Doctor accused of sexual abuse cleared by court jury

A HOSPITAL doctor accused of sexually abusing two elderly women patients in Boston while examining them for back pain has been cleared by a jury at Lincoln Crown Court.

Dr Mahend Bissonauth had denied the charges telling the jury he found the allegations against him ‘repulsive.’

On Monday, the jury of 10 men and two women returned not guilty verdicts after deliberating for less than two hours at the end of a five-day trial.

Dr Bissonauth, 43, of St Andrews Street, Heckington, had denied two charges of sexually assaulting an 86-year-old blind woman and a further charge of sexually assaulting an 88-year-old while working at Pilgrim Hospital, on July 15, 2010.

Dr Bissonauth, a former civil engineer who switched to medicine when he was in his 30s, said afterwards: “I am very pleased with the outcome of the hearing, and relieved to put this matter behind me. I have always carried out my work with the utmost integrity and remain committed to caring for my patients.

“I would like to thank my friends and family who have supported me through this difficult time.”

During his trial the doctor, who was working at Pilgrim Hospital as part of his training to become a GP, admitted he examined both women without a chaperone but told the jury there was no need as he did not intimately examine either patient. He told the jury: “I didn’t do these things.”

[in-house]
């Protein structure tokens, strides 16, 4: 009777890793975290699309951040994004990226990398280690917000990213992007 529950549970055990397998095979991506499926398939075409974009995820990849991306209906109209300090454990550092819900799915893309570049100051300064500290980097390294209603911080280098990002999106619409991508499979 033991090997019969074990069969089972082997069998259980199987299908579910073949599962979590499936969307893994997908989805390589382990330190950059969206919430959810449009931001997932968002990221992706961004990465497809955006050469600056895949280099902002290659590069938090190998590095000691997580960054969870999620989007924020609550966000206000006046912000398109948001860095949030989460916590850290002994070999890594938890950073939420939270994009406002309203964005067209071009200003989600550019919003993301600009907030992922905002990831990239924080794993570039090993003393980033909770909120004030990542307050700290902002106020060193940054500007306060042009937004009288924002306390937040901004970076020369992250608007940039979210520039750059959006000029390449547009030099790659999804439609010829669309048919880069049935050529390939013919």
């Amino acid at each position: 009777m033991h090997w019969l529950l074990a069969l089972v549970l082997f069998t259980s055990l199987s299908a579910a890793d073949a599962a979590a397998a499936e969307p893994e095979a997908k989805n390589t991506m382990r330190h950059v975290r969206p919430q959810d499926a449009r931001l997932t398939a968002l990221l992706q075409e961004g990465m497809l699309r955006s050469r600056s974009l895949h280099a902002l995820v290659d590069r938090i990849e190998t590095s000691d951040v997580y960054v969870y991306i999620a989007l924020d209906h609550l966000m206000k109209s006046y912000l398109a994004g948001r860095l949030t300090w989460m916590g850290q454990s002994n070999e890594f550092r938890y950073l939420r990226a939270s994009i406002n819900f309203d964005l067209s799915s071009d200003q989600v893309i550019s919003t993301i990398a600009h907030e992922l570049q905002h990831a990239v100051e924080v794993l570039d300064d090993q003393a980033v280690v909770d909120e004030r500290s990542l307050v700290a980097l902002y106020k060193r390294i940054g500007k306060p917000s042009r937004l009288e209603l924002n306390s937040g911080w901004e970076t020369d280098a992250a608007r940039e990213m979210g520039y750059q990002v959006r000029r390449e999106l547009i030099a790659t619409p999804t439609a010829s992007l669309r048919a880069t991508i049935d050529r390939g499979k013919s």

He added he carried out a proper examination of each of the women’s backs after they complained. In the case of the 86-year-old he said he stopped after it was clear she was in pain.

When asked by his barrister David Morris if he had rubbed the thighs of the 88-year-old, as alleged by the prosecution, he replied: “I certainly did not. I never had any intention of having sex with that patient. It’s repulsive. I was horrified that such things were being said about me.”

The jury heard Dr Bissonauth, who is originally from Mauritius, qualified as a doctor at Leicester University in 2006 and the following year started a further three year training course with the intention of qualifying as a GP.

Jeremy Janes, prosecuting, had earlier told the jury the two women, who were on different wards at the hospital, independently complained about the doctor.

The prosecutor claimed what began as legitimate examinations strayed into the unlawful and became sexual assaults.

The jury was told the 86-year-old has since died and evidence she recorded was played to the jury on a DVD.